Pug Puppies

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A fun-loving, cuddly, and outgoing breed

Low-energy and preferring to cuddle up on the laps of their owners, Pugs make great family pets for low-key households and apartment dwellers. These playful, silly dogs love being clowns for their families and making others laugh. Believed to be one of the oldest dog breeds that's still in existence, the Pug continues to grow in adoration and popularity among families today.

Pug At a Glance

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Pug At a Glance

  • Size: 10"-12", 14-18 lbs.
  • Lifespan: 12-15 years
  • Energy Level: low
  • Coat: Short and smooth
  • Shedding: moderate
  • Hypoallergenic: No
  • Dog Group: Toy
  • Common Nicknames:

Pug Breed Guide

Learn More About Pugs

  • Temperament

    Pugs are good-natured, playful, and outgoing dogs who are known for their loving dispositions and especially their love for people. Pugs are typically great family dogs who get along well with other pets and children. Since they don't require a ton of exercise, Pugs are great dogs for apartment dwellers. They are perfectly content to be lap dogs, but Pugs still enjoy playing and romping around in the yard. These dogs are generally very trainable, and they typically respond well to reward-based training and positive reinforcement. However, Pugs can be difficult to housebreak, so it's important to pay close attention to them and learn the signs of when they need to go out.

  • Health

    Pug owners need to be prepared for the many health issues this breed can develop. Pugs are highly susceptible to eye conditions like corneal ulcers, dry eye, and proptosis. Because they have smushed noses, Pugs generally have brachycephalic obstructive airway syndrome, trouble breathing, and difficulty regulating their temperature in hot and cold temperatures. These breathing problems can be made worse if your Pug is obese. Pug owners need to be aware of Pug Dog Encephalitis, a condition that creates inflammation in the brain and can be deadly. Other health conditions Pugs may develop include skin problems, nerve degeneration, epilepsy, allergies, luxating patellas, hemivertebrae, and back issues.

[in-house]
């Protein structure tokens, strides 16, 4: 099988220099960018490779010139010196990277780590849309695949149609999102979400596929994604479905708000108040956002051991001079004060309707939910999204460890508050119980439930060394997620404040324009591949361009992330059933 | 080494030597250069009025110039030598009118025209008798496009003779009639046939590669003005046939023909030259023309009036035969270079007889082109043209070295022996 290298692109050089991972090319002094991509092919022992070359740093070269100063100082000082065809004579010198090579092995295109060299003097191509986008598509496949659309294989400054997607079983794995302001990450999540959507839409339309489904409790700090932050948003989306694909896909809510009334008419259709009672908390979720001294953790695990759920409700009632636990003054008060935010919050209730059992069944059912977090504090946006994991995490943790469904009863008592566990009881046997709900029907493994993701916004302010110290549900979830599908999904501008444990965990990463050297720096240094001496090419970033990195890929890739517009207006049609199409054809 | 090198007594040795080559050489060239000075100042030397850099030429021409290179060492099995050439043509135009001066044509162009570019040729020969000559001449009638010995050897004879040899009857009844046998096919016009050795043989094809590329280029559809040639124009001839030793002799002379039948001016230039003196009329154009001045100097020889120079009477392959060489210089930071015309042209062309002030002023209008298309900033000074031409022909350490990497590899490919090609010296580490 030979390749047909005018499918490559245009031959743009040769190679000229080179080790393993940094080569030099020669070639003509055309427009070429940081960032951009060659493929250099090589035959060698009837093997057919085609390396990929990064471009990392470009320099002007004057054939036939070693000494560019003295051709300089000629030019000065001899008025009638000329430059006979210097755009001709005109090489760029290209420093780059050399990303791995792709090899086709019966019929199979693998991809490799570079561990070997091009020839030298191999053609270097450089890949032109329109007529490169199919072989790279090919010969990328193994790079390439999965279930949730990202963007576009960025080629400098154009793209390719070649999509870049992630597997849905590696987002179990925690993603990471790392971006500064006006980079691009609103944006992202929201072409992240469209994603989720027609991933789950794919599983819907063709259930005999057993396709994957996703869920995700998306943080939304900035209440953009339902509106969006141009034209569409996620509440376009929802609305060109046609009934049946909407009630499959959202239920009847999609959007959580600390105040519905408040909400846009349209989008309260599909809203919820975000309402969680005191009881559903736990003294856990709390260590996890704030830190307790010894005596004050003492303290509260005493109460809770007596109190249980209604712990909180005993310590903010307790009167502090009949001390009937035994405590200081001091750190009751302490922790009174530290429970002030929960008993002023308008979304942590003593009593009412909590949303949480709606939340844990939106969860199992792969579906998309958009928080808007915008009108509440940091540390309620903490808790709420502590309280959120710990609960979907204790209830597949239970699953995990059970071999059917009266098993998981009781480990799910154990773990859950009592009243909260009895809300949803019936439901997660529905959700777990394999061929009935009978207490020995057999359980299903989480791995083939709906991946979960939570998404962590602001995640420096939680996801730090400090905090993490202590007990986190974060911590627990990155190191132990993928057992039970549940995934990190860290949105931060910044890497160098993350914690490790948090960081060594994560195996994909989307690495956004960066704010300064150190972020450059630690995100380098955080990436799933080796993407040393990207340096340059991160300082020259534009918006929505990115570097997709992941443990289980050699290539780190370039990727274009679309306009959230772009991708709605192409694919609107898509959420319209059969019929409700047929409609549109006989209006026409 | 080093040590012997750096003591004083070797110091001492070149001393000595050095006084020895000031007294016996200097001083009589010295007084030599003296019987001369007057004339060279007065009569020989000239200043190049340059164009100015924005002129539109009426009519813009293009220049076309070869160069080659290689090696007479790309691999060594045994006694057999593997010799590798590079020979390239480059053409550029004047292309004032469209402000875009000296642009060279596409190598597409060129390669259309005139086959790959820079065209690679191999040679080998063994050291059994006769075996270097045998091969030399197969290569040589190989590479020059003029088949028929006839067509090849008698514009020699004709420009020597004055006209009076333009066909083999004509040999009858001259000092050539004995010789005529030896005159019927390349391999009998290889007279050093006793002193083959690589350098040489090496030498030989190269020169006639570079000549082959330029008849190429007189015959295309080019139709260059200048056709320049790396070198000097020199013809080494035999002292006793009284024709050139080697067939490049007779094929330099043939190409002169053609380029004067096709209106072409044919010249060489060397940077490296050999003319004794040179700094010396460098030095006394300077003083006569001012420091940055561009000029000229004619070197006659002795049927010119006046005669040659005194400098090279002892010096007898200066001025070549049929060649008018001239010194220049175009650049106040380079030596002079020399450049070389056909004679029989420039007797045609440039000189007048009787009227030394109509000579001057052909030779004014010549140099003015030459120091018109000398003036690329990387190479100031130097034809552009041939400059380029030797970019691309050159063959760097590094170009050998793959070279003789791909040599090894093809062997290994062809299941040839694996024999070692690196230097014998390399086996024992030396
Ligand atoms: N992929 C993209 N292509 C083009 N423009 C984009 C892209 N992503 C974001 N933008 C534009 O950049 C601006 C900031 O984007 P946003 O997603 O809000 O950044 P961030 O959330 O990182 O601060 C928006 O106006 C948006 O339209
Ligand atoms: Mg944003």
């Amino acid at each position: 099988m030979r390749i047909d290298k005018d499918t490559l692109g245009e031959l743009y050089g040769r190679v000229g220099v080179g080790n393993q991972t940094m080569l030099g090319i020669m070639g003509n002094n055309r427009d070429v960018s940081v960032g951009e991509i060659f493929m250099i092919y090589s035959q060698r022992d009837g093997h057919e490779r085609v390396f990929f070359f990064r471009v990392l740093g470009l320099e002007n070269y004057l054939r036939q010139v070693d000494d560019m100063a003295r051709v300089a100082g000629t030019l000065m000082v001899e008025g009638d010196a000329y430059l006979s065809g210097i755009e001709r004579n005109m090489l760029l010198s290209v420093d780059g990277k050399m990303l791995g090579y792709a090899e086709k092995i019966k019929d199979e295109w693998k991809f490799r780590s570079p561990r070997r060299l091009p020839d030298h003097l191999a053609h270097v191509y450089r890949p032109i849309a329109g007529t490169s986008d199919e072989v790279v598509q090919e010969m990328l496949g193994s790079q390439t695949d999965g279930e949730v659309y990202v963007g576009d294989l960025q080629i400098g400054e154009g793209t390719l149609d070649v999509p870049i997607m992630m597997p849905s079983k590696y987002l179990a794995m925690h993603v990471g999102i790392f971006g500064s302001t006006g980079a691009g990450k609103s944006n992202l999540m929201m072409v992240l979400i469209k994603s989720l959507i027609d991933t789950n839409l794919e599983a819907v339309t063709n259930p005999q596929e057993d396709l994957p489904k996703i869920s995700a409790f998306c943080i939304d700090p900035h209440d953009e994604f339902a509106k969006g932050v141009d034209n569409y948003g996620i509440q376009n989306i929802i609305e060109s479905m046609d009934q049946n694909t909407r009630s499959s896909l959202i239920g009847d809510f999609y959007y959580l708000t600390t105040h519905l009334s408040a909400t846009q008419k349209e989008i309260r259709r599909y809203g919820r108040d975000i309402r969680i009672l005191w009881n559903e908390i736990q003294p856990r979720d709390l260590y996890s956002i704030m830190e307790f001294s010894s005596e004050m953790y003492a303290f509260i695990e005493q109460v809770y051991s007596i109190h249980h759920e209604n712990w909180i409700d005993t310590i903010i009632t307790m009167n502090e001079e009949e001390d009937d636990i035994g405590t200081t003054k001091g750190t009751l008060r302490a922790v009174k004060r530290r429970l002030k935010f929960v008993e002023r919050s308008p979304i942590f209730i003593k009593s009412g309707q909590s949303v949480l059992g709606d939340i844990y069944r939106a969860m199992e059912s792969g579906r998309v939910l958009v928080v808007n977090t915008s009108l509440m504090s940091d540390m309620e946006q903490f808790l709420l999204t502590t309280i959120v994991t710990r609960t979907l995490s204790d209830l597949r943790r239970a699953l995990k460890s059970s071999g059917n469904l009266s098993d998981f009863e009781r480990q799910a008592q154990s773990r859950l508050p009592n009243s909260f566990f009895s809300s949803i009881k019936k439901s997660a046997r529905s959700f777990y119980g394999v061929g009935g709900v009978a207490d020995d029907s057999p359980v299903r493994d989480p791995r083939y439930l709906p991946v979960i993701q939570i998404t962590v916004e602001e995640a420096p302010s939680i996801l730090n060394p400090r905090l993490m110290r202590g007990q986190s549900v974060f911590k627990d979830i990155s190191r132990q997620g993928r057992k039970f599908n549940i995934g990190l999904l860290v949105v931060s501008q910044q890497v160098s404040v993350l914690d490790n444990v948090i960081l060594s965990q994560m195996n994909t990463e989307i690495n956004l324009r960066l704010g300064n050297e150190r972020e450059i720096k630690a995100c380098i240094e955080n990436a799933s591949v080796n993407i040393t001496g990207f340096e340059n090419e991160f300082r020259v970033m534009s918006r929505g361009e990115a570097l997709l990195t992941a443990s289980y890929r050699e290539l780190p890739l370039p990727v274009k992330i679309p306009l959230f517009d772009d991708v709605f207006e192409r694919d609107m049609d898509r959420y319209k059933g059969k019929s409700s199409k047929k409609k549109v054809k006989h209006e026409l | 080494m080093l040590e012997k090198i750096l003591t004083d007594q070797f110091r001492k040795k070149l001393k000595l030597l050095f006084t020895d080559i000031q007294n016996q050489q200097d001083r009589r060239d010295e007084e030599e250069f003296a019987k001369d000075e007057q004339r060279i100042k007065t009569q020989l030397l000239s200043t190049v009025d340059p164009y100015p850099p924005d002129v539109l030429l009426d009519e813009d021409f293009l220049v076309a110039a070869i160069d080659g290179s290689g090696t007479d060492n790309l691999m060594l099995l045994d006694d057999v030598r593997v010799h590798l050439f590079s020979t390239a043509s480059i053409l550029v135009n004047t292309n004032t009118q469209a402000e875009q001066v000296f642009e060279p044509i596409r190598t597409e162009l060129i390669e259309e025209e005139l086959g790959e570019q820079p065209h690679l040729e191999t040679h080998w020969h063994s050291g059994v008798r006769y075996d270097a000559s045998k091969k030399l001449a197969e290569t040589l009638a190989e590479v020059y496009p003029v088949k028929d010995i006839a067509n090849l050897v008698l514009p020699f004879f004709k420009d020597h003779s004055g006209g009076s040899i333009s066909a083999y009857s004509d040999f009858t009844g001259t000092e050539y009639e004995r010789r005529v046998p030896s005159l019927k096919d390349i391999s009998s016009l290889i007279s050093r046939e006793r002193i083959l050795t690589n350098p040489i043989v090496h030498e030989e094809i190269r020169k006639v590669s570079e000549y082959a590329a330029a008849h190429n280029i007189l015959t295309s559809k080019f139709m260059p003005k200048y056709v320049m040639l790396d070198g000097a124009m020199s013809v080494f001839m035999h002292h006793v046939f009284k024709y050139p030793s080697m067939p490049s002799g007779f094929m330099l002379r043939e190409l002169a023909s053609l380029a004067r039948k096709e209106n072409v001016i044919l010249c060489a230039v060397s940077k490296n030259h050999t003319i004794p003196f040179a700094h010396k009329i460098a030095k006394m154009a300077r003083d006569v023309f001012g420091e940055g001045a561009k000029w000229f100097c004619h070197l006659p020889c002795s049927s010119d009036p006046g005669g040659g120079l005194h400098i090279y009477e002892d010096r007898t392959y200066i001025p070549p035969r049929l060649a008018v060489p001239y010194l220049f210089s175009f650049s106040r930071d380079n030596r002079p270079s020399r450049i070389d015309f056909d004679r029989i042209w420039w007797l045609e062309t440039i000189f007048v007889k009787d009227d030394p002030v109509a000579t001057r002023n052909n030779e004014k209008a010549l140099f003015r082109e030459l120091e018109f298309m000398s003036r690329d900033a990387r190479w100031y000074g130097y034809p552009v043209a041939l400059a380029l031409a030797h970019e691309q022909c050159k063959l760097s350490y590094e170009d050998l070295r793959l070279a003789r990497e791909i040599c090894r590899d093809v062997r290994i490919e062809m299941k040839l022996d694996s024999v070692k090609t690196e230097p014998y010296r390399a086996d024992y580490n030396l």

• Activity Level

    Pugs don't need a lot of exercise since they are low-energy. Good methods of exercising your pug include play and taking walks. Even though Pugs don't have a lot of energy, they still need exercise to prevent obesity and related health issues.

  • Grooming

    Pugs are low-maintenance when it comes to grooming, only needing to be brushed once a week. These dogs only need baths when they get dirty or around once a month. Because this breed has wrinkly skin, Pugs need their skin folds to be cleaned and thoroughly dried to prevent bacteria growth. Pugs are also prone to gum disease and will need their teeth brushed regularly.

  • Shedding

    Despite having short coats, Pugs shed moderately all year long. Due to their level of shedding, this breed is not recommended for people with allergies.

  • Appearance

    Pugs are generally tan with black markings on their faces or are completely black. Their muzzles are smushed into their faces and covered in wrinkles. Many people love this breed's big, dark eyes and curled tail. While they are small, Pugs are still strong, dense dogs.

  • History

    The Pug is one of the oldest breeds of dogs that is still around today. Most researchers agree that the Pug originated in China and was then brought to Holland via trade during the late 1500s and early 1600s. The Pug became a popular part of the Dutch royal court, and eventually became a mainstay in royal households throughout the rest of Europe. By the early 1800s, Pugs had developed into their own distinct breed and were first exhibited in 1861. The Pug didn't come to America until after the Civil War, but once it did, it quickly became a crowd favorite. The American Kennel Club (AKC) began to register Pugs in 1885, and the Pug Dog Club of America was founded in 1931. Since then, the Pug has remained a popular family companion.